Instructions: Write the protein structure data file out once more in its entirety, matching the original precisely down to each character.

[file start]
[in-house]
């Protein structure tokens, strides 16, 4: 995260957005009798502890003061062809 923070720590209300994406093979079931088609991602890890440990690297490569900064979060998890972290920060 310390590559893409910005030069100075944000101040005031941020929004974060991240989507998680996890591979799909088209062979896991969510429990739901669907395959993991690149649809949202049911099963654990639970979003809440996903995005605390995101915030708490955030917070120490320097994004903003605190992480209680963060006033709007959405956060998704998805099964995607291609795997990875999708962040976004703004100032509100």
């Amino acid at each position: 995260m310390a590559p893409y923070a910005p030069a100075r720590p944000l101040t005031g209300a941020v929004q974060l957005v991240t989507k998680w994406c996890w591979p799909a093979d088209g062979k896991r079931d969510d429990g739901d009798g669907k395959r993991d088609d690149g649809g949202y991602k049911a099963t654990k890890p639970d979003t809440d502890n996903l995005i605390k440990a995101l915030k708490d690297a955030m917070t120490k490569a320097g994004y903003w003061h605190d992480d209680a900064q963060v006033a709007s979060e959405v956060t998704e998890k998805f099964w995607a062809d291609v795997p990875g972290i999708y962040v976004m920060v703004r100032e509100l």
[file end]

[in-house]
């Protein structure tokens, strides 16, 4: 995260957005009798502890003061062809 923070720590209300994406093979079931088609991602890890440990690297490569900064979060998890972290920060 310390590559893409910005030069100075944000101040005031941020929004974060991240989507998680996890591979799909088209062979896991969510429990739901669907395959993991690149649809949202049911099963654990639970979003809440996903995005605390995101915030708490955030917070120490320097994004903003605190992480209680963060006033709007959405956060998704998805099964995607291609795997990875999708962040976004703004100032509100």
């Amino acid at each position: 995260m310390a590559p893409y923070a910005p030069a100075r720590p944000l101040t005031g209300a941020v929004q974060l957005v991240t989507k998680w994406c996890w591979p799909a093979d088209g062979k896991r079931d969510d429990g739901d009798g669907k395959r993991d088609d690149g649809g949202y991602k049911a099963t654990k890890p639970d979003t809440d502890n996903l995005i605390k440990a995101l915030k708490d690297a955030m917070t120490k490569a320097g994004y903003w003061h605190d992480d209680a900064q963060v006033a709007s979060e959405v956060t998704e998890k998805f099964w995607a062809d291609v795997p990875g972290i999708y962040v976004m920060v703004r100032e509100l």